Fawwaz Haddad, as Weiss notes, was a “late bloomer.” Although Haddad told Syria Today that he began writing at the age of 14, he published his debut novel, Mosaic Damascus ’39, at the (ripe old) age of 44.
“To write a good book you need a lot of intellect, reading and life experience,” Haddad told Syria Today in 2009.
Haddad has since made the rolls of the International Prize for Arabic Fiction twice: shortlisted in 2009 for The Unfaithful Translator and longlisted in 2011 for God’s Soldiers.
The Damascus-born author has not yet been published in English translation, outside of this excerpt in Vice and another in Banipal, but he told Syria Today that he thought such a project was important:
I think it’s important to translate Syrian novels into English, not only because it will give foreign readers an insight into Syrian literature, but because it will allow them to get a different image of Syrian society than the one that is created within the international political debate. This, in turn, will create a connection between Syria and the West and make us realise that we are more similar than we thought.
Indeed, until a sudden boom in 2012-13 (which saw the publication of Samar Yazbek’s Woman in the Crossfire and Cinnamon, Khaled Khalifa’s In Praise of Hatred, and Nihad Sirees’s The Silence and the Roar) few Syrian novels had appeared in English.
Haddad also told The National in 2009: “Stagnating in tragedy is like relaxing in optimism. Not only do we have not to forget, but also to bring about a situation that will put an end to all that may be an impairment of people’s rights.”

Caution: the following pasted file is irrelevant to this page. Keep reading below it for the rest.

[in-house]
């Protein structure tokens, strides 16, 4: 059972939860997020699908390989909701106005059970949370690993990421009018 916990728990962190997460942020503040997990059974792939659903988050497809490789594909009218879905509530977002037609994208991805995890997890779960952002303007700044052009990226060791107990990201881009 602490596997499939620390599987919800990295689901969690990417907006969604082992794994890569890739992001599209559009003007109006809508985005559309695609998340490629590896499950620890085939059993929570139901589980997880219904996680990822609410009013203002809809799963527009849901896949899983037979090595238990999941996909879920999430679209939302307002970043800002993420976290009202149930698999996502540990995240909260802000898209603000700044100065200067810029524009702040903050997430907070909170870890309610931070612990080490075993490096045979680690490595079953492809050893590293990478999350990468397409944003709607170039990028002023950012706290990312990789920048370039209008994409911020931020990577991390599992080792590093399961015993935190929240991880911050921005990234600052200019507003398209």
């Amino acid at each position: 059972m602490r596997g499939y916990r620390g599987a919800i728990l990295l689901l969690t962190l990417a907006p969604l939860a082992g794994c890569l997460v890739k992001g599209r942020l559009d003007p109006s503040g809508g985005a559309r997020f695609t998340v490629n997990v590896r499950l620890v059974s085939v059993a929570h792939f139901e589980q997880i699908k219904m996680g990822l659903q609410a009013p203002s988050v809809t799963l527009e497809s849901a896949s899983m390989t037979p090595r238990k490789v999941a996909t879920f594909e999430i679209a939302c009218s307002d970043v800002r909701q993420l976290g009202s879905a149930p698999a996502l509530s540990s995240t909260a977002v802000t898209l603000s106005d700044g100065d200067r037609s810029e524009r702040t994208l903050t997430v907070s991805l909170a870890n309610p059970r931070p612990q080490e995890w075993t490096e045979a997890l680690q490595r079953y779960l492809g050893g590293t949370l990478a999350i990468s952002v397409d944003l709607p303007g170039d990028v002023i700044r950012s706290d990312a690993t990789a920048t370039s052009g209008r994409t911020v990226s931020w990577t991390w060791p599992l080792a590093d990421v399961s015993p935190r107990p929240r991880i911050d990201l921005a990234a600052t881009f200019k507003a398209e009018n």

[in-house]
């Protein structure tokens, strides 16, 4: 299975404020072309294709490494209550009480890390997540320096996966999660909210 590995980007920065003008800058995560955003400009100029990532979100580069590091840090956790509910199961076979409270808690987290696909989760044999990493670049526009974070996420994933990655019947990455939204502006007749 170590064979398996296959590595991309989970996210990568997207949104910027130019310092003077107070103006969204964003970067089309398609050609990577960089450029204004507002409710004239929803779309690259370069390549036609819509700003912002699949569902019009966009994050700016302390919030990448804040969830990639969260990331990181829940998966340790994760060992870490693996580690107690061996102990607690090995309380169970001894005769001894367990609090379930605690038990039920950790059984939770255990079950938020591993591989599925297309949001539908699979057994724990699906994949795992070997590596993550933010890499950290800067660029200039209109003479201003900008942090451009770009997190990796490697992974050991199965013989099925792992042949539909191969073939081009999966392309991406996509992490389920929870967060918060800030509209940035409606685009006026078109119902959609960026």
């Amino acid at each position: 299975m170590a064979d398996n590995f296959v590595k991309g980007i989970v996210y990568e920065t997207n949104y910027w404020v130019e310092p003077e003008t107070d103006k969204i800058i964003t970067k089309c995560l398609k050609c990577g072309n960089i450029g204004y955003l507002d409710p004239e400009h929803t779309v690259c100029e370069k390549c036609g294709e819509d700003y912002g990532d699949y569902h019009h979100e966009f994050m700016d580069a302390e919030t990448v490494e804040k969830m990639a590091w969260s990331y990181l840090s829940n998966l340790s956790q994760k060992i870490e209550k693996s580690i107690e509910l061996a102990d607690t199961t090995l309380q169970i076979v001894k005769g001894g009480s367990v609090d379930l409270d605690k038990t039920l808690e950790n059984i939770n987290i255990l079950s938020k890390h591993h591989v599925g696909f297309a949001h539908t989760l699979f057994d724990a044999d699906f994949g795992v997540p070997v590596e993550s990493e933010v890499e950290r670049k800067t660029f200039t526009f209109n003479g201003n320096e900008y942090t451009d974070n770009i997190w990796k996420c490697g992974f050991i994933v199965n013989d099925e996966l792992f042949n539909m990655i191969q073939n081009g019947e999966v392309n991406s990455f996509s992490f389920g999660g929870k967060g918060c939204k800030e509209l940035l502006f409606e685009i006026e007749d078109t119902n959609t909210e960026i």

Haddad, however, has not been active in the Syrian uprising of 2011-2012. Weiss writes in his introduction to Solo Piano Music:
Like much of the literary elite in Syria, the novelist Fawwaz Haddad has watched his country disintegrate over the past 20 months without explicitly taking an outspoken position for or against the regime. As an author, he evinces a fusion of clear-eyed realism and careful optimism in his assessment of the Syrian situation. He signed off one recent email to me expressing his wish that we would see each other soon, “once peace arrives in my country.” But as his homeland falls deeper into civil war, Fawwaz’s neutrality may have reached its limit. He has left the country, although he intends to return to Syria, as much of his family is still there.
Read the excerpt:
An earlier excerpt: